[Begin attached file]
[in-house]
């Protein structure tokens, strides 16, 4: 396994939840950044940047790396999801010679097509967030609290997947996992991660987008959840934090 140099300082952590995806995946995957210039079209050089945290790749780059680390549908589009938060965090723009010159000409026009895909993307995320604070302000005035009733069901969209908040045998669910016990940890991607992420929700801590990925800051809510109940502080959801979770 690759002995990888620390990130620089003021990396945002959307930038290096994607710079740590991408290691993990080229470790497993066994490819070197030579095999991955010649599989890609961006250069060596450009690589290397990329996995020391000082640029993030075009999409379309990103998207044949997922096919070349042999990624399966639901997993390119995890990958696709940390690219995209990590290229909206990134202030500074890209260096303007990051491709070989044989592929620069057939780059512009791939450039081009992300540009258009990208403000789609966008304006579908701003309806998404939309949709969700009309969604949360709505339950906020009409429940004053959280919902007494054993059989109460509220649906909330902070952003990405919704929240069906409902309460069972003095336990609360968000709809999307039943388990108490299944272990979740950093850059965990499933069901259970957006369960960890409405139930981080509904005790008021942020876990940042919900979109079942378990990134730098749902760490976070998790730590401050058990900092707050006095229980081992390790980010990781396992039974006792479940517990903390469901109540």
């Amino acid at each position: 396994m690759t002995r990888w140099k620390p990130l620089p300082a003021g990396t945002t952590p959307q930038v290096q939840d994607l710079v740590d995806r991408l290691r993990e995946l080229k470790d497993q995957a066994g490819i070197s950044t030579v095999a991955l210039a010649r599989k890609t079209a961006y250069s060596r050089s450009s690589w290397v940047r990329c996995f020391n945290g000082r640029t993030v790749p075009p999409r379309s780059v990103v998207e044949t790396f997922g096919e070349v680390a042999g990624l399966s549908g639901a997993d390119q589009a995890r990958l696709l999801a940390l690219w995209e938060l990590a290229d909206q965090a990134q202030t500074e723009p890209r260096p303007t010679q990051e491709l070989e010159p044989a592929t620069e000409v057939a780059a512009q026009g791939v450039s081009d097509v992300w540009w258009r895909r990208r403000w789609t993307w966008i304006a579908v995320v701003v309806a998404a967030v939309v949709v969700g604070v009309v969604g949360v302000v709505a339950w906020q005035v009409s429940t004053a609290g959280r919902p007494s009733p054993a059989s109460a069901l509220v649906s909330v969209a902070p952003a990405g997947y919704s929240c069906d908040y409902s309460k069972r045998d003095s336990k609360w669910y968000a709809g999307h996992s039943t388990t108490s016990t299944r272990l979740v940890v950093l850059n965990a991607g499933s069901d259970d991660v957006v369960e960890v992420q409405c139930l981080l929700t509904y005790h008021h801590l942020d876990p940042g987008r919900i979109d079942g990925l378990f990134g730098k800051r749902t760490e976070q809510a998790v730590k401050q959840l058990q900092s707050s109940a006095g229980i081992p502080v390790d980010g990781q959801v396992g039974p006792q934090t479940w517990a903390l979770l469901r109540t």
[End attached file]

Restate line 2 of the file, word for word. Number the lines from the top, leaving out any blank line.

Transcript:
């Protein structure tokens, strides 16, 4: 396994939840950044940047790396999801010679097509967030609290997947996992991660987008959840934090 140099300082952590995806995946995957210039079209050089945290790749780059680390549908589009938060965090723009010159000409026009895909993307995320604070302000005035009733069901969209908040045998669910016990940890991607992420929700801590990925800051809510109940502080959801979770 690759002995990888620390990130620089003021990396945002959307930038290096994607710079740590991408290691993990080229470790497993066994490819070197030579095999991955010649599989890609961006250069060596450009690589290397990329996995020391000082640029993030075009999409379309990103998207044949997922096919070349042999990624399966639901997993390119995890990958696709940390690219995209990590290229909206990134202030500074890209260096303007990051491709070989044989592929620069057939780059512009791939450039081009992300540009258009990208403000789609966008304006579908701003309806998404939309949709969700009309969604949360709505339950906020009409429940004053959280919902007494054993059989109460509220649906909330902070952003990405919704929240069906409902309460069972003095336990609360968000709809999307039943388990108490299944272990979740950093850059965990499933069901259970957006369960960890409405139930981080509904005790008021942020876990940042919900979109079942378990990134730098749902760490976070998790730590401050058990900092707050006095229980081992390790980010990781396992039974006792479940517990903390469901109540």